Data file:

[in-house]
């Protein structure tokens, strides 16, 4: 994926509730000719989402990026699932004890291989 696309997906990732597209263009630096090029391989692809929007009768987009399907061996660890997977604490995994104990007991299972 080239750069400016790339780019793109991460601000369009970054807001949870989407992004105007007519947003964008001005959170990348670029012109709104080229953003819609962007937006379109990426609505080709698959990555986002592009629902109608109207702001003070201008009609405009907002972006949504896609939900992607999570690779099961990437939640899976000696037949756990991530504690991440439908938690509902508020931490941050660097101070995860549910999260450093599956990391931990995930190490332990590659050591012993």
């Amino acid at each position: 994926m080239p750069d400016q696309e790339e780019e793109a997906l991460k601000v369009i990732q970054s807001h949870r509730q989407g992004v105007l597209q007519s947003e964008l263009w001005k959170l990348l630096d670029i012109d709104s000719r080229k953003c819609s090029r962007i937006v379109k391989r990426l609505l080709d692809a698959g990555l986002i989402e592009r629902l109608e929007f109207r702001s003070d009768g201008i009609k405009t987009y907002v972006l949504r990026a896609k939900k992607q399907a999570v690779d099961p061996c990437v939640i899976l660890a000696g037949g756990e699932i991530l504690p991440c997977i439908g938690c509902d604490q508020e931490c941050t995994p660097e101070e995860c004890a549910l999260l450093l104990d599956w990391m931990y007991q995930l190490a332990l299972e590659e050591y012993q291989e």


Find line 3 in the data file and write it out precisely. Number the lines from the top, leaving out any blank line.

């Amino acid at each position: 994926m080239p750069d400016q696309e790339e780019e793109a997906l991460k601000v369009i990732q970054s807001h949870r509730q989407g992004v105007l597209q007519s947003e964008l263009w001005k959170l990348l630096d670029i012109d709104s000719r080229k953003c819609s090029r962007i937006v379109k391989r990426l609505l080709d692809a698959g990555l986002i989402e592009r629902l109608e929007f109207r702001s003070d009768g201008i009609k405009t987009y907002v972006l949504r990026a896609k939900k992607q399907a999570v690779d099961p061996c990437v939640i899976l660890a000696g037949g756990e699932i991530l504690p991440c997977i439908g938690c509902d604490q508020e931490c941050t995994p660097e101070e995860c004890a549910l999260l450093l104990d599956w990391m931990y007991q995930l190490a332990l299972e590659e050591y012993q291989e």